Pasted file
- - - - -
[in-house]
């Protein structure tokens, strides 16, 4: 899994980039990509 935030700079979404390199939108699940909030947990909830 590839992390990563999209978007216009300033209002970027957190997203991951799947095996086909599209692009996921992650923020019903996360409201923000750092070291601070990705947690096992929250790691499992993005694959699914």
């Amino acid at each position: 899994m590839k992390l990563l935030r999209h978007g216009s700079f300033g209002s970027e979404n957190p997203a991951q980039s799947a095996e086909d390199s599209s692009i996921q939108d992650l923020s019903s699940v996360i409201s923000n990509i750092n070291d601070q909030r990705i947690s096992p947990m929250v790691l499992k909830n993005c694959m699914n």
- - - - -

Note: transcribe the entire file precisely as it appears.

[in-house]
């Protein structure tokens, strides 16, 4: 899994980039990509 935030700079979404390199939108699940909030947990909830 590839992390990563999209978007216009300033209002970027957190997203991951799947095996086909599209692009996921992650923020019903996360409201923000750092070291601070990705947690096992929250790691499992993005694959699914």
């Amino acid at each position: 899994m590839k992390l990563l935030r999209h978007g216009s700079f300033g209002s970027e979404n957190p997203a991951q980039s799947a095996e086909d390199s599209s692009i996921q939108d992650l923020s019903s699940v996360i409201s923000n990509i750092n070291d601070q909030r990705i947690s096992p947990m929250v790691l499992k909830n993005c694959m699914n």